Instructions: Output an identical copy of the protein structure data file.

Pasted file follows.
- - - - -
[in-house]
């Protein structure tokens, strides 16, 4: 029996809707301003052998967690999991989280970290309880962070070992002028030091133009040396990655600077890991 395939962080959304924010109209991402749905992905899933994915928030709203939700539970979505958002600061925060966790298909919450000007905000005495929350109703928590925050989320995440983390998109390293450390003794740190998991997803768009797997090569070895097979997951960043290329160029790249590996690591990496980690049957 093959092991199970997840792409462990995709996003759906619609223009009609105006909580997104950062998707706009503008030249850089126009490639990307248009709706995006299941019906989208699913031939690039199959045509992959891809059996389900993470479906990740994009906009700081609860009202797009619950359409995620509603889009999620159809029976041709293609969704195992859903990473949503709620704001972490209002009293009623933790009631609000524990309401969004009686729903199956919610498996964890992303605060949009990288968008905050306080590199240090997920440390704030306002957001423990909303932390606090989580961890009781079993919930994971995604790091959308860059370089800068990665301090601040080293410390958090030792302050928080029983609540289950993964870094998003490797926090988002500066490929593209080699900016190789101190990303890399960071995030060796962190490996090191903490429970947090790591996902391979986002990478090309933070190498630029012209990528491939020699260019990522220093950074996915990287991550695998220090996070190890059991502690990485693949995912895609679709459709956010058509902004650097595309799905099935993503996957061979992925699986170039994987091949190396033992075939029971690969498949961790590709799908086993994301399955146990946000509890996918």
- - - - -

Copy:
[in-house]
């Protein structure tokens, strides 16, 4: 029996809707301003052998967690999991989280970290309880962070070992002028030091133009040396990655600077890991 395939962080959304924010109209991402749905992905899933994915928030709203939700539970979505958002600061925060966790298909919450000007905000005495929350109703928590925050989320995440983390998109390293450390003794740190998991997803768009797997090569070895097979997951960043290329160029790249590996690591990496980690049957 093959092991199970997840792409462990995709996003759906619609223009009609105006909580997104950062998707706009503008030249850089126009490639990307248009709706995006299941019906989208699913031939690039199959045509992959891809059996389900993470479906990740994009906009700081609860009202797009619950359409995620509603889009999620159809029976041709293609969704195992859903990473949503709620704001972490209002009293009623933790009631609000524990309401969004009686729903199956919610498996964890992303605060949009990288968008905050306080590199240090997920440390704030306002957001423990909303932390606090989580961890009781079993919930994971995604790091959308860059370089800068990665301090601040080293410390958090030792302050928080029983609540289950993964870094998003490797926090988002500066490929593209080699900016190789101190990303890399960071995030060796962190490996090191903490429970947090790591996902391979986002990478090309933070190498630029012209990528491939020699260019990522220093950074996915990287991550695998220090996070190890059991502690990485693949995912895609679709459709956010058509902004650097595309799905099935993503996957061979992925699986170039994987091949190396033992075939029971690969498949961790590709799908086993994301399955146990946000509890996918």